Thank you for visiting today. If this is your first visit, take your time and look around. I have plenty of information and resources available to you. If you are a return visitor, thank you. I would love to hear from you and tell you how I can serve all your real estate needs.

Min Price
Max Price



REO & Foreclosure Explanation

An REO (Real Estate Owned) is a property that goes back to the mortgage company after an unsuccessful foreclosure auction. You see, most foreclosure auctions do not even result in bids. After    all, if there was enough equity in the property to satisfy the loan, the owner would have probably sold the property and paid off the bank. That is why the property ends up at a foreclosure or trustee sale.

Foreclosure sales begin with a minimum bid that includes the loan balance, any accrued interest, plus attorney's fees and any costs association with the foreclosure process. In order to bid at a foreclosure auction, you must have a cashier's check in your hand for the full amount of your bid. If you are the successful bidder, you receive the property in "as is" condition, which may include someone still living in the property. There may also be other liens against the property.

Since what is owed to the bank is almost always more than what the property is worth, very few foreclosure auctions result in a successful sale. Then the property "reverts" to the bank. It becomes an REO, or "real estate owned" property.

REO Properties For Sale

The bank now owns the property and the mortgage loan no longer exists. The bank will handle the eviction, if necessary, and may do some repairs. They will negotiate with the IRS for removal of tax liens and pay off any homeowner’s association dues. As a purchaser of an REO property, the buyer will receive a title insurance policy and the opportunity to investigate the property.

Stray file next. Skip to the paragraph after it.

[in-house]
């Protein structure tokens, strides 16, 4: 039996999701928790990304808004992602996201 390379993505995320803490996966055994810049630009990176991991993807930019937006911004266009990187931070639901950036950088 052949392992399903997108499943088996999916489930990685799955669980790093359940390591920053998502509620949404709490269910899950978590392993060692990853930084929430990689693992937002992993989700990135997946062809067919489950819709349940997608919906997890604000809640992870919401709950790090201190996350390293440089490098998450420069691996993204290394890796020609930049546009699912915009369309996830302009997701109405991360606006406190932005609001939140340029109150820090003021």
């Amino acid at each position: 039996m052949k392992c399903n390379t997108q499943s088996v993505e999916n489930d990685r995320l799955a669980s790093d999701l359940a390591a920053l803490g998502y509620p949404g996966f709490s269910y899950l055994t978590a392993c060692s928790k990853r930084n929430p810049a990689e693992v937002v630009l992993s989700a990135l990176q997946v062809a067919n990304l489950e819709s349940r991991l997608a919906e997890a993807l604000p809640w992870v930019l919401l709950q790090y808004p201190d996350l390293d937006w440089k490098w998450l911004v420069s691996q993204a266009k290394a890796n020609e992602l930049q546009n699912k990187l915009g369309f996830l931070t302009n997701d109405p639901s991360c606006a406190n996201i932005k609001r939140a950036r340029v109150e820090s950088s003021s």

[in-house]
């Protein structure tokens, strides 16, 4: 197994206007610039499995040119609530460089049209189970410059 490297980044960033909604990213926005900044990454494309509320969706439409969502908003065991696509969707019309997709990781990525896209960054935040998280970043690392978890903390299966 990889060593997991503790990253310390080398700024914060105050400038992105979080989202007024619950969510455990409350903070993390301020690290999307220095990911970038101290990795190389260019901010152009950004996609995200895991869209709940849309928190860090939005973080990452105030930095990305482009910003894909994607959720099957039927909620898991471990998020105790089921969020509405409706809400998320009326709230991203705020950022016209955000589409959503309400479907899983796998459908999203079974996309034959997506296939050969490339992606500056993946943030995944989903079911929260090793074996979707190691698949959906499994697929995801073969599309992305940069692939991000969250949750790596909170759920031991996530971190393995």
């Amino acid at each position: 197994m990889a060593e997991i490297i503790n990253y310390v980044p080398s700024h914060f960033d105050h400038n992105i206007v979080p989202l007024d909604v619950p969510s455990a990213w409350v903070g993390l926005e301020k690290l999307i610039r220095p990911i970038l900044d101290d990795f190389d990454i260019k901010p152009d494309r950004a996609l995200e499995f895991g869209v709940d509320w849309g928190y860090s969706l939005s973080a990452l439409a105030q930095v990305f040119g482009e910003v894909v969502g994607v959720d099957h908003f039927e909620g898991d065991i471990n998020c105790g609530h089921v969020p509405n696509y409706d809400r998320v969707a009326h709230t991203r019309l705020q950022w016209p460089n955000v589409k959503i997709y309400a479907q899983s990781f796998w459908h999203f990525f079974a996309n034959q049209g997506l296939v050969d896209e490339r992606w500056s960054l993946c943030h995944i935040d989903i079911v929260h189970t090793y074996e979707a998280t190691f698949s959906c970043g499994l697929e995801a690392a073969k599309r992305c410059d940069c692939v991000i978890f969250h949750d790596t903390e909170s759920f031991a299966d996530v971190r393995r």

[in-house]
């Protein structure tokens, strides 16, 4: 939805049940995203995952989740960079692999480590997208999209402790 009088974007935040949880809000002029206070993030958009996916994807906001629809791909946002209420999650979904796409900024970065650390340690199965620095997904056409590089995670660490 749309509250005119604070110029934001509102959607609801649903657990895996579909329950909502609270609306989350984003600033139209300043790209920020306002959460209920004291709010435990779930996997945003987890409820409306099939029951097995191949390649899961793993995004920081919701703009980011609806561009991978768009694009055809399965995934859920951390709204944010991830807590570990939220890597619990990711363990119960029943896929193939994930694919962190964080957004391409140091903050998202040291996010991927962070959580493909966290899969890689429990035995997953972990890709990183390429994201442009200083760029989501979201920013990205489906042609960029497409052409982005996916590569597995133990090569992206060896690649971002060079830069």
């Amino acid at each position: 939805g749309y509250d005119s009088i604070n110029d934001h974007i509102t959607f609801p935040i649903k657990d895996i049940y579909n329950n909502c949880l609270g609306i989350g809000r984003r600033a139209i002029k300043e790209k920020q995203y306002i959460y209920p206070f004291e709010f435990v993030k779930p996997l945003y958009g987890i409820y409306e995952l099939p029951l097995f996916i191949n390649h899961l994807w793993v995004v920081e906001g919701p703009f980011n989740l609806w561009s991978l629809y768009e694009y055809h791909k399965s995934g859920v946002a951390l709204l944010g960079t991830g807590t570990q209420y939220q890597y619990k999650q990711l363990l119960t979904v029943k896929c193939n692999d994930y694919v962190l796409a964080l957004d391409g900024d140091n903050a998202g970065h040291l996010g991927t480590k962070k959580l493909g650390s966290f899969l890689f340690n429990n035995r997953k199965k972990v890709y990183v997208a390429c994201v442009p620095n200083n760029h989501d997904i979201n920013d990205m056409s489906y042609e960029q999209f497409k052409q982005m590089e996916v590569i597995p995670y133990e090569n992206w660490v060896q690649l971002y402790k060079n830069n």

A bank owned property might not be a great bargain. Do your homework before making an offer. Make sure that the price you pay (if you’re successful) is comparable to other homes in the neighborhood.

Consider the costs of renovation, including time to complete them. Don’t get caught up in a ‘bidding war’ and pay over market value. It’s an old myth that “foreclosures” are a bargain.

How Banks Sell REO's

Each bank/lender works a little differently, but they all have similar goals. They want to get the best price possible and have no interest in "dumping" real estate cheaply. Generally, banks have an entire department set up to manage their REO inventory.

Once you make an offer to purchase, banks generally present a "counter-offer." It may be at a higher price than you expect, but they have to demonstrate to investors, shareholders and auditors that they attempted to get the highest price possible. You should plan to counter the counter-offer.

Your offer or counter-offer will probably have to be reviewed and approved by several individuals and companies. Even once an offer is accepted, the bank may insert wording like “..subject to corporate approval with 5 days."

Property Condition

Banks always want to sell a property in "as is" condition. Most will provide a Section 1 pest certification, but not unless you include it in your offer and negotiate the point. They will allow you to get all the inspections you want (at your expense), but they may not agree to do any repairs.

Your offer should include an inspection contingency period that allows you to terminate the sale if the inspections reveal unanticipated damages that the bank will not correct.

Even though you agreed to “as is," always give the bank another opportunity to make repairs or give you a credit after you’ve completed your inspections. Sometimes they’ll re-negotiate to save the transaction instead of putting the property back on the market, but don’t take it for granted.

Maggie Turner | 602-741-7889Email Me
6239 E Brown Rd - Bldg1 - Suite 101, Mesa AZ 85205